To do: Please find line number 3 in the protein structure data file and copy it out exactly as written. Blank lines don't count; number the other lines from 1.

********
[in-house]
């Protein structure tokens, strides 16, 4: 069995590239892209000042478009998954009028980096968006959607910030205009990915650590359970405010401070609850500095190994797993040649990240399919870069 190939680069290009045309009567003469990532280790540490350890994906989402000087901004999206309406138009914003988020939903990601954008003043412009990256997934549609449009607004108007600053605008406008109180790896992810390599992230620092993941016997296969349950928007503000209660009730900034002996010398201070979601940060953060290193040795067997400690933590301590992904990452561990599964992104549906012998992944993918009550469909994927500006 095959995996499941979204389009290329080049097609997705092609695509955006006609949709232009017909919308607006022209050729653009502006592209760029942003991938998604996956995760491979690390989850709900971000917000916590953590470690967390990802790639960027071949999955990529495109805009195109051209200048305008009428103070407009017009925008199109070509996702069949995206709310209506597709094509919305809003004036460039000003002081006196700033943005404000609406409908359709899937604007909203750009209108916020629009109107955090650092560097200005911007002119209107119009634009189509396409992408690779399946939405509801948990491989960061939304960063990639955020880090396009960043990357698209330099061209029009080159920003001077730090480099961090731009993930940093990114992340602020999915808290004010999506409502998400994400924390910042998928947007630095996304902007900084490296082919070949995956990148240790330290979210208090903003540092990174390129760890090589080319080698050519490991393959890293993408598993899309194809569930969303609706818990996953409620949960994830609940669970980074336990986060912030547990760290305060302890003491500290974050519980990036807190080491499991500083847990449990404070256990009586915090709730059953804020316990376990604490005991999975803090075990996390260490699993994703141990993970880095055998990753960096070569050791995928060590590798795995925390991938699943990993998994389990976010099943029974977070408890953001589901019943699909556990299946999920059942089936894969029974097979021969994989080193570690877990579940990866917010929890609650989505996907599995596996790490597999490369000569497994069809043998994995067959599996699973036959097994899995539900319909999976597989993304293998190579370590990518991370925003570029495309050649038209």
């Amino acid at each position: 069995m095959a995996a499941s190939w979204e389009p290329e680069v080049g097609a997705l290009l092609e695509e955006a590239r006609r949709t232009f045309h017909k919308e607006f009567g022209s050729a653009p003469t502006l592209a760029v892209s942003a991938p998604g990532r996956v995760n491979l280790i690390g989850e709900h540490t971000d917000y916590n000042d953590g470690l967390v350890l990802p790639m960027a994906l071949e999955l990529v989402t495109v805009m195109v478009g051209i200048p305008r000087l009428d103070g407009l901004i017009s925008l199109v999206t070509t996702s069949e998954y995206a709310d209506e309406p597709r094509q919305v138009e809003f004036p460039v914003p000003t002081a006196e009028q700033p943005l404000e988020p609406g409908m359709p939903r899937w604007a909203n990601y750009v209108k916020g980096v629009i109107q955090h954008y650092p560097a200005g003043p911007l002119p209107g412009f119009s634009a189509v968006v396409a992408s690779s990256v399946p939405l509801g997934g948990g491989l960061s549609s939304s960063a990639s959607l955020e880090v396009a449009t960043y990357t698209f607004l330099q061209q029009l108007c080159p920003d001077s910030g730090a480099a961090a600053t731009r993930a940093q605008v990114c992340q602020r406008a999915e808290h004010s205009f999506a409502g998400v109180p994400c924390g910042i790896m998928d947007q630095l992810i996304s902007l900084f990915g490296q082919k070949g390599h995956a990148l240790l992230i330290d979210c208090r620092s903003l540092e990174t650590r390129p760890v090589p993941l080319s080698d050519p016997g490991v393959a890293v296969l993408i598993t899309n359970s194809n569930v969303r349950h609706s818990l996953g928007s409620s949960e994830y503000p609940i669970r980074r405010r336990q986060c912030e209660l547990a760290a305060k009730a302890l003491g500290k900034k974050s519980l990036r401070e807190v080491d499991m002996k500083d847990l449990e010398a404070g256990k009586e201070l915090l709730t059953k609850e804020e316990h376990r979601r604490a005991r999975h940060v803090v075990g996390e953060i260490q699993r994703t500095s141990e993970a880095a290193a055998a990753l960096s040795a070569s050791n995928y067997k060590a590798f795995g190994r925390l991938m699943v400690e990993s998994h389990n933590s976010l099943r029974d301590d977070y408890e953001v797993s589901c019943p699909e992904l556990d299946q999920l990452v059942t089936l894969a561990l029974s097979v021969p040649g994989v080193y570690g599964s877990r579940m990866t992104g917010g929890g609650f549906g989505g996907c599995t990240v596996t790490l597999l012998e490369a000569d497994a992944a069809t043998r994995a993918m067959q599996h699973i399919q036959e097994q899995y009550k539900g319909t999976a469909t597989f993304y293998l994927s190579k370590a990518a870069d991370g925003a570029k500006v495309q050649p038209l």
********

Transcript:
């Amino acid at each position: 069995m095959a995996a499941s190939w979204e389009p290329e680069v080049g097609a997705l290009l092609e695509e955006a590239r006609r949709t232009f045309h017909k919308e607006f009567g022209s050729a653009p003469t502006l592209a760029v892209s942003a991938p998604g990532r996956v995760n491979l280790i690390g989850e709900h540490t971000d917000y916590n000042d953590g470690l967390v350890l990802p790639m960027a994906l071949e999955l990529v989402t495109v805009m195109v478009g051209i200048p305008r000087l009428d103070g407009l901004i017009s925008l199109v999206t070509t996702s069949e998954y995206a709310d209506e309406p597709r094509q919305v138009e809003f004036p460039v914003p000003t002081a006196e009028q700033p943005l404000e988020p609406g409908m359709p939903r899937w604007a909203n990601y750009v209108k916020g980096v629009i109107q955090h954008y650092p560097a200005g003043p911007l002119p209107g412009f119009s634009a189509v968006v396409a992408s690779s990256v399946p939405l509801g997934g948990g491989l960061s549609s939304s960063a990639s959607l955020e880090v396009a449009t960043y990357t698209f607004l330099q061209q029009l108007c080159p920003d001077s910030g730090a480099a961090a600053t731009r993930a940093q605008v990114c992340q602020r406008a999915e808290h004010s205009f999506a409502g998400v109180p994400c924390g910042i790896m998928d947007q630095l992810i996304s902007l900084f990915g490296q082919k070949g390599h995956a990148l240790l992230i330290d979210c208090r620092s903003l540092e990174t650590r390129p760890v090589p993941l080319s080698d050519p016997g490991v393959a890293v296969l993408i598993t899309n359970s194809n569930v969303r349950h609706s818990l996953g928007s409620s949960e994830y503000p609940i669970r980074r405010r336990q986060c912030e209660l547990a760290a305060k009730a302890l003491g500290k900034k974050s519980l990036r401070e807190v080491d499991m002996k500083d847990l449990e010398a404070g256990k009586e201070l915090l709730t059953k609850e804020e316990h376990r979601r604490a005991r999975h940060v803090v075990g996390e953060i260490q699993r994703t500095s141990e993970a880095a290193a055998a990753l960096s040795a070569s050791n995928y067997k060590a590798f795995g190994r925390l991938m699943v400690e990993s998994h389990n933590s976010l099943r029974d301590d977070y408890e953001v797993s589901c019943p699909e992904l556990d299946q999920l990452v059942t089936l894969a561990l029974s097979v021969p040649g994989v080193y570690g599964s877990r579940m990866t992104g917010g929890g609650f549906g989505g996907c599995t990240v596996t790490l597999l012998e490369a000569d497994a992944a069809t043998r994995a993918m067959q599996h699973i399919q036959e097994q899995y009550k539900g319909t999976a469909t597989f993304y293998l994927s190579k370590a990518a870069d991370g925003a570029k500006v495309q050649p038209l």